And when I can travel I make my webpage.
In January 2018 Janet W. and I met in Hong Kong to board the Celebrity Millenium ship for a two-week cruise down the eastern coast of Asia. Here are the pictures I took.
Clicking on a picture will take you to the Google Photos I've taken at a site, opening in a new window. I've annotated many of the pictures. Add your own comments, of course.
Our first stop was Hong Kong, disappointing because the weather was dreary and Victoria Peak was socked in. No view of the harbor. However, we rode around the area in our tour bus, were overwhelmed by how many skyscrapers they are, and took a sampan to Jumbo, a famous old restaurant on a little island in the harbor, for a very good dim sum lunch. With all the dragons around, it looked like San Francisco's Chinatown.
After a day at sea, much needed to combat jet lag, we arrived at the port at Halong Bay, near HaNoi in North Vietnam. The on-board lecturer reminded us that although the houses and public buildings look old, they really aren't - Hanoi was pretty well destroyed (by the US) in the VietNam war.
We took a ride around the teeming downtown in little electric cars that held 4-5 people. You can get a sense of the area by looking at the videos. We went to a westernized hotel for lunch, and later went to the Hanoi Hilton prison where John McCain had been held.
We were docked pretty close to Ha Long Bay with its strange limestone karst mountains rising out of the sea. This is a burgeoning tourist area, with many high rise hotels around. We were very interested in the fishing village in the bay, but there is a big new museum to visit, which the tour guide was determined to do. The walls are all polished granite and the acoustics terrible, especially when the school children descend. The weather was still cloudy.
The next stop was DaNang, in the center of VietNam. The rain was pouring down, I had coughed a lot in the night, and I decided not to go ashore. Janet may have some pictures to add here, but I stayed on board and played blackjack.
Finally to South Vietnam. I didn't really care about seeing another Asian city, so I opted to go to Ba Ria, a smaller town nearer the coast and the boat. A few interesting visits and interactions with kids, etc.
I had been to Bangkok a couple of times so this time Janet and I went to Ayutthaya, which had been the second capital of Siam but was destroyed by Burma in 1787.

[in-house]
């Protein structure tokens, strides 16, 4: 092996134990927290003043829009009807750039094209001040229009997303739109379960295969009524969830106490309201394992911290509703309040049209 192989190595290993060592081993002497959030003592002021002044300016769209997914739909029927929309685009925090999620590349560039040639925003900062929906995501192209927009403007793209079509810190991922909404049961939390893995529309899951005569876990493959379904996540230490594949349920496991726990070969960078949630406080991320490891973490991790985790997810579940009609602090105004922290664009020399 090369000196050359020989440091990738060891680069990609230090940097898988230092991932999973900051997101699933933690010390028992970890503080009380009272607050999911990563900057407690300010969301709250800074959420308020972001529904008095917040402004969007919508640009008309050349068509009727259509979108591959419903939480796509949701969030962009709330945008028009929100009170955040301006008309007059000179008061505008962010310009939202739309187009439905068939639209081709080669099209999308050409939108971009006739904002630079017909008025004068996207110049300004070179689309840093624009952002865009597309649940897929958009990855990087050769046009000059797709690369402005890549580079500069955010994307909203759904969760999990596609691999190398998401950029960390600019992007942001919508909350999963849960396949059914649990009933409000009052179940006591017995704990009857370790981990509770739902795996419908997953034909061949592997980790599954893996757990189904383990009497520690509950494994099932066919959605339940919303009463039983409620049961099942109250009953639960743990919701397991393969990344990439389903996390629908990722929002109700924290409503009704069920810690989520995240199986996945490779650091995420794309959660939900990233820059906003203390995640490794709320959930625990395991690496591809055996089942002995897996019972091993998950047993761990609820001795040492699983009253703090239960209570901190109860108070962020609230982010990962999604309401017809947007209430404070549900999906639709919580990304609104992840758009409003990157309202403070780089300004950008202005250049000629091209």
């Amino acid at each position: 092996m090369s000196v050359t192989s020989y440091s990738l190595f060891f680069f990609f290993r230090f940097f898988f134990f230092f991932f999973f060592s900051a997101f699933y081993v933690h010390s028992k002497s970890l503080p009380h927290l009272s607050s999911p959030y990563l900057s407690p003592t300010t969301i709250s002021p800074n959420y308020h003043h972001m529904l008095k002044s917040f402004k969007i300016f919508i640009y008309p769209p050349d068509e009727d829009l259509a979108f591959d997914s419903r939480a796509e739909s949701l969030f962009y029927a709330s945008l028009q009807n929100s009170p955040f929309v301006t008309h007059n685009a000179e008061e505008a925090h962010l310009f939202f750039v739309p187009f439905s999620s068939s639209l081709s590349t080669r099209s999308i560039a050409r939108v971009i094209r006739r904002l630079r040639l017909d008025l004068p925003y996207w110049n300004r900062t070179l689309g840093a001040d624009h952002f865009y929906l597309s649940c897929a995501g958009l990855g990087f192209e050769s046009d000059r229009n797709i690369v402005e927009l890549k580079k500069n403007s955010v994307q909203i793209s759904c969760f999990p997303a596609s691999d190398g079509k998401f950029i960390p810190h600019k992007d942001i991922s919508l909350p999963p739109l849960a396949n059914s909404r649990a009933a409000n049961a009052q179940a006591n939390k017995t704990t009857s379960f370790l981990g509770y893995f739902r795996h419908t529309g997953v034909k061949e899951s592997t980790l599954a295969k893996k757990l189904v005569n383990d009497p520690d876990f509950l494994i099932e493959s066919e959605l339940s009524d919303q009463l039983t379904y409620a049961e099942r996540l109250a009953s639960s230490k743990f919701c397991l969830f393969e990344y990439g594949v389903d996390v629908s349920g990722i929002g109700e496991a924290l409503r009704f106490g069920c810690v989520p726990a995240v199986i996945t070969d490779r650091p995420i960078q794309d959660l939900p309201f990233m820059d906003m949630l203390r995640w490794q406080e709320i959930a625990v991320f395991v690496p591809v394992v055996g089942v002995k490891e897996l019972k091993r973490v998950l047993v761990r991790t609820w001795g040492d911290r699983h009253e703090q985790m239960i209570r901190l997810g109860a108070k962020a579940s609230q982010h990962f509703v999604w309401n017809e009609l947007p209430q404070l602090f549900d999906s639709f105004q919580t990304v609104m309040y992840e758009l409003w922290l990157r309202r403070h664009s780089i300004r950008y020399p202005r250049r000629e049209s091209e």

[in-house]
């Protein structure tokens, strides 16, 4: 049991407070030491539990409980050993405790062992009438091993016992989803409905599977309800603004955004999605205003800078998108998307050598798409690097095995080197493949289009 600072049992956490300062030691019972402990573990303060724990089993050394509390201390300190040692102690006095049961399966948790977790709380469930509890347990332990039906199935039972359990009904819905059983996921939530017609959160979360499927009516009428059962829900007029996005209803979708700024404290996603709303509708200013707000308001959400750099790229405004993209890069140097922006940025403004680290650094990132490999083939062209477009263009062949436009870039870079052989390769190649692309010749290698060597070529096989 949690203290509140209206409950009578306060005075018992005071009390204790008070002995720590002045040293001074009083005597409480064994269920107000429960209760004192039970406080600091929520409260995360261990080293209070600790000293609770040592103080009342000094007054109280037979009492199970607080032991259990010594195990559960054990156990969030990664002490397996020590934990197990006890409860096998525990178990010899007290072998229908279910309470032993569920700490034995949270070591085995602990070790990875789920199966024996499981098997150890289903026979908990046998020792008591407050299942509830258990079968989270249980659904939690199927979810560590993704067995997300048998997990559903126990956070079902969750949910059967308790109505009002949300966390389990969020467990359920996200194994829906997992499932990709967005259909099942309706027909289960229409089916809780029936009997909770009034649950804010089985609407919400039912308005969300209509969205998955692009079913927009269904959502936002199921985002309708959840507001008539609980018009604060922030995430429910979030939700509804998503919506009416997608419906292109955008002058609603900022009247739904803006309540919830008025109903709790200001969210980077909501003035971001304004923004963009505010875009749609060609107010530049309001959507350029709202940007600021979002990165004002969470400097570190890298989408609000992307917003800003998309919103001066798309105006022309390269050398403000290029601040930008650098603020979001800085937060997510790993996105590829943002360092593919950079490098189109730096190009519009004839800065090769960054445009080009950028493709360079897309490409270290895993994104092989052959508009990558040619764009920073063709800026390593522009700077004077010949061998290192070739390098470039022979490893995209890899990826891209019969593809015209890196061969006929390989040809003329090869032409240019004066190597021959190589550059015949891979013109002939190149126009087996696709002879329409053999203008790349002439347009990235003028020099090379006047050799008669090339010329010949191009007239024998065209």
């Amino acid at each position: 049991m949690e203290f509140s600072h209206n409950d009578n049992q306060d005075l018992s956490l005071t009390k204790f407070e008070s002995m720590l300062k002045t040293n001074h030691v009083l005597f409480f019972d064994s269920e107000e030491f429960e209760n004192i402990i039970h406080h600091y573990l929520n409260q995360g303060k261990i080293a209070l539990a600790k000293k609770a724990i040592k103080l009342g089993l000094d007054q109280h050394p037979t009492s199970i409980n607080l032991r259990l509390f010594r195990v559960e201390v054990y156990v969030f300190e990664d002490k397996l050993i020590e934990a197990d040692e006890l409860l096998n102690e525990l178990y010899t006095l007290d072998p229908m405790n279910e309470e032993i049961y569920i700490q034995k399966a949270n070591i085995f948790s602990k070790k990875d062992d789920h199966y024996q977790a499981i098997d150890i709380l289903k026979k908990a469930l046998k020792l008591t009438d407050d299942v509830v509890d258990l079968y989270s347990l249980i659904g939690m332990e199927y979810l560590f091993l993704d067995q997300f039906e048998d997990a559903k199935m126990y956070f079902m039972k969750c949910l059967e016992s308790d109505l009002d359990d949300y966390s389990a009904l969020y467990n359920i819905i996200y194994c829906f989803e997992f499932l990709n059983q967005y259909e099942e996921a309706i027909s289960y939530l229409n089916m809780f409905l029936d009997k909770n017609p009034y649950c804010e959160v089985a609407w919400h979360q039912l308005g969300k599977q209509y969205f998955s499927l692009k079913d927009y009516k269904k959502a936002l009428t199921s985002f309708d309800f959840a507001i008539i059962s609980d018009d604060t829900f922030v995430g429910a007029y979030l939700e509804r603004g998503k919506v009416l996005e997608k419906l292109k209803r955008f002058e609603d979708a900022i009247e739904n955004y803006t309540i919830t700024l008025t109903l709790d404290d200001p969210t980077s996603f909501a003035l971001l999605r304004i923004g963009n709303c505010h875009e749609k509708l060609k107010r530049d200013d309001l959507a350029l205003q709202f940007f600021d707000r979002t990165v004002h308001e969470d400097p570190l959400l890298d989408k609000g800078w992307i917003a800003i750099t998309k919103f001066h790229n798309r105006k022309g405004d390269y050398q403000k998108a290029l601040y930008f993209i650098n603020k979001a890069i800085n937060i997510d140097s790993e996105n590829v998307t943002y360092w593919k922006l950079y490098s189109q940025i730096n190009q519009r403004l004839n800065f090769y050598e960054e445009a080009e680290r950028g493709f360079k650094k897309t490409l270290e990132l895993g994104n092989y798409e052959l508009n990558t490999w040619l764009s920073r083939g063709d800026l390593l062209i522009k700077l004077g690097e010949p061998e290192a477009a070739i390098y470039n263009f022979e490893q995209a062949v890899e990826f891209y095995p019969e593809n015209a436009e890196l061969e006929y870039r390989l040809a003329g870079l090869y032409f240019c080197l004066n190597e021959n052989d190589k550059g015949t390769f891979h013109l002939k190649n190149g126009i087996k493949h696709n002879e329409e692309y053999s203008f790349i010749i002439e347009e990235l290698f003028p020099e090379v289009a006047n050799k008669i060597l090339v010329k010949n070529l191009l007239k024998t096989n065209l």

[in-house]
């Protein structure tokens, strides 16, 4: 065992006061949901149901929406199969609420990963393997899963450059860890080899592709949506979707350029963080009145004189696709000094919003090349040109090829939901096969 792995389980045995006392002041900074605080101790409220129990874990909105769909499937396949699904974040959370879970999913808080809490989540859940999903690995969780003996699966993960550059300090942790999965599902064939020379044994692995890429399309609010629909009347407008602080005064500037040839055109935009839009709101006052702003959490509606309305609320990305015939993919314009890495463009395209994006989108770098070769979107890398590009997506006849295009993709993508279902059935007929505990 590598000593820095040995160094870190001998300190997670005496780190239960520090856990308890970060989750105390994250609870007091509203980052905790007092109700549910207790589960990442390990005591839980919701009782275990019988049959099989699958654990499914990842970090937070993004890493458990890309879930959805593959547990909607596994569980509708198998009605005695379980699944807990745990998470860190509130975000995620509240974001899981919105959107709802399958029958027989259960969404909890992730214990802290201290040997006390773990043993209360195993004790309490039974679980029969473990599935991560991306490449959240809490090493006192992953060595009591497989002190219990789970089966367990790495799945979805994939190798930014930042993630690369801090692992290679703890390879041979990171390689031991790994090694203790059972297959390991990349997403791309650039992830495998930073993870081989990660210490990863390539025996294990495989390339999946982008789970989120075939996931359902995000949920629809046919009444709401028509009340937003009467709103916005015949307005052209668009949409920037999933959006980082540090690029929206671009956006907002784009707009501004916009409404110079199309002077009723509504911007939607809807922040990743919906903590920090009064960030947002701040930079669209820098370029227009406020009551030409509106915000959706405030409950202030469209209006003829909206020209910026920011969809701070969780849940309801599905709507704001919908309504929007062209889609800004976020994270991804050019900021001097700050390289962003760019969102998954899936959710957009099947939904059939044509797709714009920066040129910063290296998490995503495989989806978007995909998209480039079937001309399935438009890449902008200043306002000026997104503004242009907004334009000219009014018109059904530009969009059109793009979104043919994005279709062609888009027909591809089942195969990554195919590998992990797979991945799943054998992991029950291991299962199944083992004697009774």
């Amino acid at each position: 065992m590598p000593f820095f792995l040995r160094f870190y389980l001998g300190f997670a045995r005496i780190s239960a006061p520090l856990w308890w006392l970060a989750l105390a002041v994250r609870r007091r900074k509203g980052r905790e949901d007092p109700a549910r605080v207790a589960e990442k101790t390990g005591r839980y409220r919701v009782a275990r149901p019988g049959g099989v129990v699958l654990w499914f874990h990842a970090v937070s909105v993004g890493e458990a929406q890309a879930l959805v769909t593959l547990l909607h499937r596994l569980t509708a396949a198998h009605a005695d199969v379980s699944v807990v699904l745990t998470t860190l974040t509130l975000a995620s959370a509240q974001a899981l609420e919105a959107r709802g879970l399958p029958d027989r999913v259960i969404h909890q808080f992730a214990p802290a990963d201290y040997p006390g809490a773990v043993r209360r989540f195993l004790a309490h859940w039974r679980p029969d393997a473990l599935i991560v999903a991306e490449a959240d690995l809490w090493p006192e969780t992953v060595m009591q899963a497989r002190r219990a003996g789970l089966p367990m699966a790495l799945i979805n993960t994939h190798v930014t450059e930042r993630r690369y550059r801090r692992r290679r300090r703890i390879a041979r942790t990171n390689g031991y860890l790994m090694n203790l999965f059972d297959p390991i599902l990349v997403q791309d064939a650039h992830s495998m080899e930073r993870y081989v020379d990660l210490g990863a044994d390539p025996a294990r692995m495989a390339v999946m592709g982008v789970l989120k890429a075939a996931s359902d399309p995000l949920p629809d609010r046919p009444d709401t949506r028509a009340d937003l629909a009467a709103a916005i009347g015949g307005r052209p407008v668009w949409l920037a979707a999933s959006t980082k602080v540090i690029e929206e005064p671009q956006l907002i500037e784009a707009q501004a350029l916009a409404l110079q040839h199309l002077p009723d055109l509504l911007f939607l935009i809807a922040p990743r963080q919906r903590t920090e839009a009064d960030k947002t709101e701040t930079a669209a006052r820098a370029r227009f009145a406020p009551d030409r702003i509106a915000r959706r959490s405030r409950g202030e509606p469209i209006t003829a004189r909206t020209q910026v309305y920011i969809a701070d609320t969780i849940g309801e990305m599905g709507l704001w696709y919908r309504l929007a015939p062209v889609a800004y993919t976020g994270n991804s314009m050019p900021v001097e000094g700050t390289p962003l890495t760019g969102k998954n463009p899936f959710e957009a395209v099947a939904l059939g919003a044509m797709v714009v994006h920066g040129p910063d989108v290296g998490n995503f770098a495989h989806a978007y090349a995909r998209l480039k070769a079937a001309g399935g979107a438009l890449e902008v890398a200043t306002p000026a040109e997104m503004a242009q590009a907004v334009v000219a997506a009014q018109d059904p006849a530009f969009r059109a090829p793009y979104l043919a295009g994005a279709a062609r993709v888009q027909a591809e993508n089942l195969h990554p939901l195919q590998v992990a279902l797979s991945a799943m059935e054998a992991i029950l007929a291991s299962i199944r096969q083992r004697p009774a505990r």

First we visited the Bang Pa-In Summer Palace of King Rama V, "where European and Thai architecture come together to create dazzling structural masterpieces" - we went around in golf carts.
Next The ruined and reconstructed wats are similar in style to those I knew from the Phi Mai prasat.
Wat Phra Si Sanphet is handsomely reconstructed
Wat Phra Mahathat is much less so - it's the one with the head of Buddha.
Interesting day, but a very long drive (3+ hours) from the pier.
Our second day docked in Thailand Janet went in to Bangkok to see the Royal Palace. I went on the "Beyond Pattaya" tour. Pattaya had been an R&R place during the Viet Nam War, and my impression is that is was pretty much just a beach town. But it's only a couple of hours from Bangkok, and on the bay, so it's been developed into a resort, with Interesting Places to see:
"Explore the beautiful Wat Yannasangwararam monastery, an enormous temple featuring modern designs and traditional relics. Then it’s on to Viharn Sien, a museum containing over 300 pieces of Chinese artwork. Next, learn how grapevines are grown at Silver Lake Vineyard. "
Finally, last but definitely not least, Singapore. Absolutely gorgeous city. The cleanliness is not to be scorned, especially after visiting the more usual Asian cities. We were enchanted with it.
And finally, a few pictures from the Celebrity Millenium. I have no complaints about the ship. But neither Janet nor I feel that our future lies with further cruises. Just not our cup of tea.